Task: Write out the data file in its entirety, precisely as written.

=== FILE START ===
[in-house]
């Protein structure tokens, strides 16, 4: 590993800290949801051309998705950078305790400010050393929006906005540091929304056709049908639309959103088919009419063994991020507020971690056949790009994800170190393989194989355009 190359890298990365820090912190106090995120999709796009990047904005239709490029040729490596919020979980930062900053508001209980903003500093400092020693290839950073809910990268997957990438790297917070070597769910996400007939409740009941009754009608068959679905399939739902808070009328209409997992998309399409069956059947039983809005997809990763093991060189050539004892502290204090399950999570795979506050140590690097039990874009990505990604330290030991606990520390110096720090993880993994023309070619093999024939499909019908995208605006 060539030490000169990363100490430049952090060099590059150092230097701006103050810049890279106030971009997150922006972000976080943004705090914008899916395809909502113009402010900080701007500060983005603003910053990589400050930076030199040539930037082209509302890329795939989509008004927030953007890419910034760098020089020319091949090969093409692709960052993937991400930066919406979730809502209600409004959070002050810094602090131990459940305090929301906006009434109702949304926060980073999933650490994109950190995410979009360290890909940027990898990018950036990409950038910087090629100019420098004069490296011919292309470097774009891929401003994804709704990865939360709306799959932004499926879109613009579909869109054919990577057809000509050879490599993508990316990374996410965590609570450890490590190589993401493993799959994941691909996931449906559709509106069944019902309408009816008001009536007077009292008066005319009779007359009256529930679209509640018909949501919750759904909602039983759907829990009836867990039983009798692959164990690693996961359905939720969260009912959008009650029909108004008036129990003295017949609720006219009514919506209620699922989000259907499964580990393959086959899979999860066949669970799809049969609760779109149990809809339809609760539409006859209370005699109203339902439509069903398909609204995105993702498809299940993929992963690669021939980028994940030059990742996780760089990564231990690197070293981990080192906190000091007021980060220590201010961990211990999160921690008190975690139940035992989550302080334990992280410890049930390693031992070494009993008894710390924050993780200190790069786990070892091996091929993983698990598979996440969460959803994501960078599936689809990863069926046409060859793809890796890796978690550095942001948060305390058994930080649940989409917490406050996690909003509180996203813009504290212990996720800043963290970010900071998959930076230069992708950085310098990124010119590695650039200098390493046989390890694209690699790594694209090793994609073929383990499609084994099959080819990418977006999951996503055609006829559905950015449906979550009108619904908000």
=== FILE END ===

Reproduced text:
[in-house]
């Protein structure tokens, strides 16, 4: 590993800290949801051309998705950078305790400010050393929006906005540091929304056709049908639309959103088919009419063994991020507020971690056949790009994800170190393989194989355009 190359890298990365820090912190106090995120999709796009990047904005239709490029040729490596919020979980930062900053508001209980903003500093400092020693290839950073809910990268997957990438790297917070070597769910996400007939409740009941009754009608068959679905399939739902808070009328209409997992998309399409069956059947039983809005997809990763093991060189050539004892502290204090399950999570795979506050140590690097039990874009990505990604330290030991606990520390110096720090993880993994023309070619093999024939499909019908995208605006 060539030490000169990363100490430049952090060099590059150092230097701006103050810049890279106030971009997150922006972000976080943004705090914008899916395809909502113009402010900080701007500060983005603003910053990589400050930076030199040539930037082209509302890329795939989509008004927030953007890419910034760098020089020319091949090969093409692709960052993937991400930066919406979730809502209600409004959070002050810094602090131990459940305090929301906006009434109702949304926060980073999933650490994109950190995410979009360290890909940027990898990018950036990409950038910087090629100019420098004069490296011919292309470097774009891929401003994804709704990865939360709306799959932004499926879109613009579909869109054919990577057809000509050879490599993508990316990374996410965590609570450890490590190589993401493993799959994941691909996931449906559709509106069944019902309408009816008001009536007077009292008066005319009779007359009256529930679209509640018909949501919750759904909602039983759907829990009836867990039983009798692959164990690693996961359905939720969260009912959008009650029909108004008036129990003295017949609720006219009514919506209620699922989000259907499964580990393959086959899979999860066949669970799809049969609760779109149990809809339809609760539409006859209370005699109203339902439509069903398909609204995105993702498809299940993929992963690669021939980028994940030059990742996780760089990564231990690197070293981990080192906190000091007021980060220590201010961990211990999160921690008190975690139940035992989550302080334990992280410890049930390693031992070494009993008894710390924050993780200190790069786990070892091996091929993983698990598979996440969460959803994501960078599936689809990863069926046409060859793809890796890796978690550095942001948060305390058994930080649940989409917490406050996690909003509180996203813009504290212990996720800043963290970010900071998959930076230069992708950085310098990124010119590695650039200098390493046989390890694209690699790594694209090793994609073929383990499609084994099959080819990418977006999951996503055609006829559905950015449906979550009108619904908000």